Charlotte-Mecklenburg Police Chief Kerr Putney says he won’t release more than two hours of video from the scene where police fatally shot Keith Lamont Scott, arguing it’s unethical to show the dying man’s final moments.
But a lawyer for the Scott family said Thursday the department should not withhold the footage from the public.
“The Charlotte police department can’t keep doing things the way they have and expect the public’s trust,” said Charles Monnett, a Charlotte attorney. “Trust is based on openness.”
On Saturday, CMPD released parts of videos taken during the shooting from a dashboard camera and a body cam worn by a uniformed officer at the scene outside Scott’s apartment at The Village at College Downs complex in University City. The footage lasts about two minutes.
Never miss a local story.
But the police body camera captured another 16 minutes of footage and the dash-cam recorded an additional hour and 50 minutes that police did not make available.
Law enforcement experts and activists called the decision troubling. They said CMPD’s initial refusal to distribute any footage is partly responsible for violent protests that followed Scott’s death.
“You want to be on the side of full disclosure,” said Eugene O’Donnell, a former police officer and professor at the John Jay College of Criminal Justice in New York. “This is just going to raise more questions. Maybe this is not a decision that should be (trusted to) police departments.”
A group of news organizations, including the Observer, have requested the city make the videos available. They argue the footage is a public record that could contains important information about what happened, including whether Scott had a gun as police have said.
Based on the video released so far, it’s not clear whether he had a gun during the confrontation.
Putney told the Observer that the footage being withheld is too graphic and too disturbing to release.
“There is a legal standard, but there is a moral standard that is higher,” Putney said. “Showing a person’s demise on video doesn’t sit right morally or ethically.”
Tipping the scales
Before bowing to intense public pressure following the Scott shooting, CMPD had never released footage from dash cams and body cameras involving a police shooting.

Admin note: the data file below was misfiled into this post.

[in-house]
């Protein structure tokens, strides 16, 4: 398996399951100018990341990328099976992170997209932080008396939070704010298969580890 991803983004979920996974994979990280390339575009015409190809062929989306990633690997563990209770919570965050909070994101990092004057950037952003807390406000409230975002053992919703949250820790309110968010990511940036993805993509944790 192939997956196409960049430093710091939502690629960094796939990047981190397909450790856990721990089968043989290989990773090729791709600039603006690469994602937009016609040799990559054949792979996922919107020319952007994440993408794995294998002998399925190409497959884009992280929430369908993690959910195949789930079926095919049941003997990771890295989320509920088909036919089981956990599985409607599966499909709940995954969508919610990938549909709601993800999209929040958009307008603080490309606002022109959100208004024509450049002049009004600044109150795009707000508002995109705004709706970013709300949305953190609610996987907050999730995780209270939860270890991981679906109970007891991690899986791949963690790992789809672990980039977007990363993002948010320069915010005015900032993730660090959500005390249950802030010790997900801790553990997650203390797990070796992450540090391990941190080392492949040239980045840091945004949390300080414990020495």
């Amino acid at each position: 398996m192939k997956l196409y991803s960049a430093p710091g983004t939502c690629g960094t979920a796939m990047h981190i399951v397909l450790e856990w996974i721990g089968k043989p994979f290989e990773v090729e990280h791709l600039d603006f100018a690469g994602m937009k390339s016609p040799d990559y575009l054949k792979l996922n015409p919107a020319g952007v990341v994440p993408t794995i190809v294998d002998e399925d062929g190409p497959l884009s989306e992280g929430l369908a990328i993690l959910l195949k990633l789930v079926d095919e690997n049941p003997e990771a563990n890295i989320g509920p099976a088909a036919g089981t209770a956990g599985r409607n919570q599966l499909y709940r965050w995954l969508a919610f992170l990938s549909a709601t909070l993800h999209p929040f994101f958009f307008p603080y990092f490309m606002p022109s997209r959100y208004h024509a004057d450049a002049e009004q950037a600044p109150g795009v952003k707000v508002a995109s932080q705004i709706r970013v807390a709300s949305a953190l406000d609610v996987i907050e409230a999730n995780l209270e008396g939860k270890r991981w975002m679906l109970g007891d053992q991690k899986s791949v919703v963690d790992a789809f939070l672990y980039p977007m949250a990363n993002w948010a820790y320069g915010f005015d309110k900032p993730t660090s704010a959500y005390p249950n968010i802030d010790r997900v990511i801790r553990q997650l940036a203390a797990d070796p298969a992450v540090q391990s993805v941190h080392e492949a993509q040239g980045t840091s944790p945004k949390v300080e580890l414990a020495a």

As of today, North Carolina law allows police departments to decide if they will release videos. That will change Saturday when a state law takes effect that keeps footage under seal unless a judge rules otherwise.
Monnett, the lawyer representing Scott’s family, said CMPD should immediately release the additional footage to the family.
Since the shooting, the department has provided details publicly only when they are favorable to police, he said.
Charlotte-Mecklenburg Police released limited radio traffic from the Scott shooting Thursday. The communication appears to match CMPD’s account that officers confronted Scott because he had marijuana and a gun.
“You can’t gain the public’s trust by putting out things that only make the police look good,” Monnett said. “That may not be the full picture. That’s why people distrust.”
Kenneth Williams, an expert on police misconduct and professor at the Houston College of Law, said CMPD’s decision not to release all video footage is baffling.
“I don’t understand,” Williams said. “It feeds into conspiracy theories. It’s weird not to release the video.”
Williams contrasted Charlotte with Tulsa, where demonstrations were peaceful following the release of video showing a white officer fatally shooting an unarmed black man.
“Tulsa did it the right way,” he said.
Putney defended his handling of the videos, saying he has tried to strike a balance between transparency and protecting the integrity of the investigation.
Experts said police want to avoid witnesses tailoring their statements to what they see in videos.
“This has been painful,” Putney said. “This is hard to navigate.”
Clasen-Kelly: 704 358-5027, @FrederickClasen